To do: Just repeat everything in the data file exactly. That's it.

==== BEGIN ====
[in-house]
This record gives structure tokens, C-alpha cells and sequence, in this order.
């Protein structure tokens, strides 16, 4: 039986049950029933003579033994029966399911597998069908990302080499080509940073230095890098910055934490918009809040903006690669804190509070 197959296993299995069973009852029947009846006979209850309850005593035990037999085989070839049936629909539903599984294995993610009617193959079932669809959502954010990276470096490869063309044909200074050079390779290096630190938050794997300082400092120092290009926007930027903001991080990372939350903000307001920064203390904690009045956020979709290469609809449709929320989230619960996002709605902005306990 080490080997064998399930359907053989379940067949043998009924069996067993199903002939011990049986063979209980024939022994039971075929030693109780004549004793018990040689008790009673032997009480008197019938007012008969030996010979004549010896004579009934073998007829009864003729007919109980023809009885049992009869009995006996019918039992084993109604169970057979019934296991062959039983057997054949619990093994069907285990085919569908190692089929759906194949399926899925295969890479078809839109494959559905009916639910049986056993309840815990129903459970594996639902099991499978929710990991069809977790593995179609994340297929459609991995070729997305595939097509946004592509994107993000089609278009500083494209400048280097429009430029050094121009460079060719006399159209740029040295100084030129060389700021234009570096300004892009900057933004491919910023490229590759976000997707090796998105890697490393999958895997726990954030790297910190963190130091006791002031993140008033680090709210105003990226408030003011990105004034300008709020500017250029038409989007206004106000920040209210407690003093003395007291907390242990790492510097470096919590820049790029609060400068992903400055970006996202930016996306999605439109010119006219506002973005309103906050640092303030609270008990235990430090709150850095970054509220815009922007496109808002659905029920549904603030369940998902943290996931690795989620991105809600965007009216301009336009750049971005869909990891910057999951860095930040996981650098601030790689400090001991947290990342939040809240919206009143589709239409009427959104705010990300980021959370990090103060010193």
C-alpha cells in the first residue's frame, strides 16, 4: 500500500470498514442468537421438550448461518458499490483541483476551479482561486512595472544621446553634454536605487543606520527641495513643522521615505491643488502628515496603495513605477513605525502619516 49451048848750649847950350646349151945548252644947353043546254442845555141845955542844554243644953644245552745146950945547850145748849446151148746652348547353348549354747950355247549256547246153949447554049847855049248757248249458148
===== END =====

[in-house]
This record gives structure tokens, C-alpha cells and sequence, in this order.
């Protein structure tokens, strides 16, 4: 039986049950029933003579033994029966399911597998069908990302080499080509940073230095890098910055934490918009809040903006690669804190509070 197959296993299995069973009852029947009846006979209850309850005593035990037999085989070839049936629909539903599984294995993610009617193959079932669809959502954010990276470096490869063309044909200074050079390779290096630190938050794997300082400092120092290009926007930027903001991080990372939350903000307001920064203390904690009045956020979709290469609809449709929320989230619960996002709605902005306990 080490080997064998399930359907053989379940067949043998009924069996067993199903002939011990049986063979209980024939022994039971075929030693109780004549004793018990040689008790009673032997009480008197019938007012008969030996010979004549010896004579009934073998007829009864003729007919109980023809009885049992009869009995006996019918039992084993109604169970057979019934296991062959039983057997054949619990093994069907285990085919569908190692089929759906194949399926899925295969890479078809839109494959559905009916639910049986056993309840815990129903459970594996639902099991499978929710990991069809977790593995179609994340297929459609991995070729997305595939097509946004592509994107993000089609278009500083494209400048280097429009430029050094121009460079060719006399159209740029040295100084030129060389700021234009570096300004892009900057933004491919910023490229590759976000997707090796998105890697490393999958895997726990954030790297910190963190130091006791002031993140008033680090709210105003990226408030003011990105004034300008709020500017250029038409989007206004106000920040209210407690003093003395007291907390242990790492510097470096919590820049790029609060400068992903400055970006996202930016996306999605439109010119006219506002973005309103906050640092303030609270008990235990430090709150850095970054509220815009922007496109808002659905029920549904603030369940998902943290996931690795989620991105809600965007009216301009336009750049971005869909990891910057999951860095930040996981650098601030790689400090001991947290990342939040809240919206009143589709239409009427959104705010990300980021959370990090103060010193």
C-alpha cells in the first residue's frame, strides 16, 4: 500500500470498514442468537421438550448461518458499490483541483476551479482561486512595472544621446553634454536605487543606520527641495513643522521615505491643488502628515496603495513605477513605525502619516 49451048848750649847950350646349151945548252644947353043546254442845555141845955542844554243644953644245552745146950945547850145748849446151148746652348547353348549354747950355247549256547246153949447554049847855049248757248249458148